The unity of these two, life and consciousness, is the Tao. ~Carl Jung; The Secret of the Golden Flower, Page 103

Science is not, indeed, a perfect instrument, but it is a superior and indispensable one that works harm only when taken as an end in itself. ~Carl Jung, Secret of the Golden Flower, Page 78.

Scientific method must serve; it errs when it usurps a throne. ~Carl Jung, Secret of the Golden Flower, Page 78.

Is it that our eyes are opened to the spirit only when the laws of earth are obeyed? ~Carl Jung, Secret of the Golden Flower, Pages 80-81.

Intellect does, in fact, harm the soul when it dares to possess itself of the heritage of the spirit. ~Carl Jung, Secret of the Golden Flower, Page 81.

…it must be pointed out that just as the human body shows a common anatomy over and above all racial differences, so, too, the psyche possesses a common substratum transcending all differences in culture and consciousness. ~Carl Jung, The Secret of the Golden Flower, Page 84.

The various lines of psychic development start from one common stock whose roots reach back into all the strata of the past. This also explains the psychological parallelisms with animals. ~Carl Jung, The Secret of the Golden Flower, Page 84.

Consciousness thus is torn from its roots and no longer able to appeal to the authority of the archetypal images; it has Promethean freedom, it is true, but also a godless hybris. It does indeed soar above the earth, even above mankind, but the danger of an upset is there, not for every individual, to be sure, but collectively for the weak. ~Carl Jung, The Secret of the Golden Flower, Page 85.

I always worked with the temperamental conviction that fundamentally there are no insoluble problems, and experience justified me in so far as I have often seen individuals simply outgrow a problem which had destroyed others. ~Carl Jung, The Secret of the Golden Flower, Page 88.

I had learned in the meanwhile that the greatest and most important problems of life are all in a certain sense insoluble. They must be so because they express the necessary polarity inherent in every self-regulating system. They can never be solved, but only outgrown. ~Carl Jung, The Secret of the Golden Flower, Page 89.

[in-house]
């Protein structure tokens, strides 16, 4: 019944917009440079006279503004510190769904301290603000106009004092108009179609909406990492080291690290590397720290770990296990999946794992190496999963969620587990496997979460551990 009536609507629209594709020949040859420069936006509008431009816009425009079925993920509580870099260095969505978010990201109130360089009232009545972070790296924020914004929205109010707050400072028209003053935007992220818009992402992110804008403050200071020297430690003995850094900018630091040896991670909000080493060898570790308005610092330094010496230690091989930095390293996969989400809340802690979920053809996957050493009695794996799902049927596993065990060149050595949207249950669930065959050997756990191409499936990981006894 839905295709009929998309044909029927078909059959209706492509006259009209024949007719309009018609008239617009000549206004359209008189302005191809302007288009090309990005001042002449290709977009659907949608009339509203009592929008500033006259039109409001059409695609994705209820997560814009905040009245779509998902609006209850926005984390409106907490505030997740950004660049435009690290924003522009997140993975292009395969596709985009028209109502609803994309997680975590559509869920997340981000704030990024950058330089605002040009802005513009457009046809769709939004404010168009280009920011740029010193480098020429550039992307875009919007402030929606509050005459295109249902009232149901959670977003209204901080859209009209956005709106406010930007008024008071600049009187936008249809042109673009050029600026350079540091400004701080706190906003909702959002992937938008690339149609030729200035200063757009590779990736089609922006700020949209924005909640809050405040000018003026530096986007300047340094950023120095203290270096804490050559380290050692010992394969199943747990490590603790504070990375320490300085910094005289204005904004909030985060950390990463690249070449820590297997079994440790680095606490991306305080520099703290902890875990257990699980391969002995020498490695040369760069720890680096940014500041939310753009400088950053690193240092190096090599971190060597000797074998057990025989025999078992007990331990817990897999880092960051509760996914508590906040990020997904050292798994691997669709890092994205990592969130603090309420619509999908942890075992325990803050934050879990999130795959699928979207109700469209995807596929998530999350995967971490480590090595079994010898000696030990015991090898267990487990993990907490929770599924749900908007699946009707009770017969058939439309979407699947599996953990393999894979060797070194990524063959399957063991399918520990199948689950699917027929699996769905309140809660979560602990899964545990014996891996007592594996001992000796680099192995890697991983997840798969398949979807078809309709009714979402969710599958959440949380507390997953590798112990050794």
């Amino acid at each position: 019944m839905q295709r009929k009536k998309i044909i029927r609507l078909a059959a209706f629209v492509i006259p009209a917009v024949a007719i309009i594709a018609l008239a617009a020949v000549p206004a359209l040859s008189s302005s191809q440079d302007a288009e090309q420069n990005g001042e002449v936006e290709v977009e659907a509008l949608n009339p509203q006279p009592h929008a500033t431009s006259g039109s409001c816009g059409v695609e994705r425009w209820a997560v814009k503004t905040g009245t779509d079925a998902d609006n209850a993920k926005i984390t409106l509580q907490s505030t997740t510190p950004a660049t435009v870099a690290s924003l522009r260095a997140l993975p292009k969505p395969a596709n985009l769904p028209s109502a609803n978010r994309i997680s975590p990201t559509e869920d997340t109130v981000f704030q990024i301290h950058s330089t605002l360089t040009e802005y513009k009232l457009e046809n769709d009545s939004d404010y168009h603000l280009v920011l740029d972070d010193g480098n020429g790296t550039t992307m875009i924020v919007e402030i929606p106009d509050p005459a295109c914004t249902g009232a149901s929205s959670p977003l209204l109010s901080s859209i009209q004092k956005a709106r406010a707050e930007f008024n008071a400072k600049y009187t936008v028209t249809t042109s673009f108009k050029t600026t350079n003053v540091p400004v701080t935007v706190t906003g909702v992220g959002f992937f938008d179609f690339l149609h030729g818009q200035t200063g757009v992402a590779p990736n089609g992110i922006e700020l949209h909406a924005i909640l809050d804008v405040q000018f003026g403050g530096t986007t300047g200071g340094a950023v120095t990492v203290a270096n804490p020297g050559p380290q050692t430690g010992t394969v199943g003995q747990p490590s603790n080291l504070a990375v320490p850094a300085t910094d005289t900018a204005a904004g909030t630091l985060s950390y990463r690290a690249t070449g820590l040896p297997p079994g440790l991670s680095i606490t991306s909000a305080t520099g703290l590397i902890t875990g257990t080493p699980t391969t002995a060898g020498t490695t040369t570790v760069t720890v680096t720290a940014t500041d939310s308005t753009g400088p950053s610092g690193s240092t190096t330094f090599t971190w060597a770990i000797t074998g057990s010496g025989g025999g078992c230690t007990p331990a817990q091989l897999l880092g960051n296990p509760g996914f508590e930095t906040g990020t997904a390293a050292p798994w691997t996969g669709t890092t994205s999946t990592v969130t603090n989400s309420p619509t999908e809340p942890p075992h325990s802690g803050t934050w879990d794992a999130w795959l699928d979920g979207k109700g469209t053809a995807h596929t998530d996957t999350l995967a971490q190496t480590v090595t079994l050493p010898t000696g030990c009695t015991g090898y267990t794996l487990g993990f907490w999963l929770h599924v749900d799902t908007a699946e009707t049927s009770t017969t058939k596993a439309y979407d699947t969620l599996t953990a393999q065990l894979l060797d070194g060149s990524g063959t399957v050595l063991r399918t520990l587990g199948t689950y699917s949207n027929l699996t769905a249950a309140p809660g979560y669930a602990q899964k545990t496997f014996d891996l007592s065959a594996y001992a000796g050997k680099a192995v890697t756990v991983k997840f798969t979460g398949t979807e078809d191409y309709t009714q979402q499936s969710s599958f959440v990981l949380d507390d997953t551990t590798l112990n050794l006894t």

The new thing came to them out of obscure possibilities either outside or inside themselves; they accepted it and developed further by means of it. It seemed to me typical that some took the new thing from outside themselves, others from within; or rather, that it grew into some persons from without, and into others from within. ~Carl Jung, The Secret of the Golden Flower, Page 89.

If it arose from outside, it became a deeply subjective experience; if it arose from within, it became an outer event. ~Carl Jung, The Secret of the Golden Flower, Page 89.

The art of letting things happen, action through non-action, letting go of oneself, as taught by Meister Eckhart, became for me the key opening the door to the way. ~Carl Jung, The Secret of the Golden Flower, Page 90.

One man will chiefly take what comes to him from without, and the other what comes from within, and, according to the law of life, the one will have to take from the outside something he never could accept before from outside, and the other will accept from within things which would always have been excluded before. ~Carl Jung, The Secret of the Golden Flower, Page 92.

Everything good is costly, and the development of the personality is one of the most costly of all things. ~Carl Jung, The Secret of the Golden Flower, Page 92.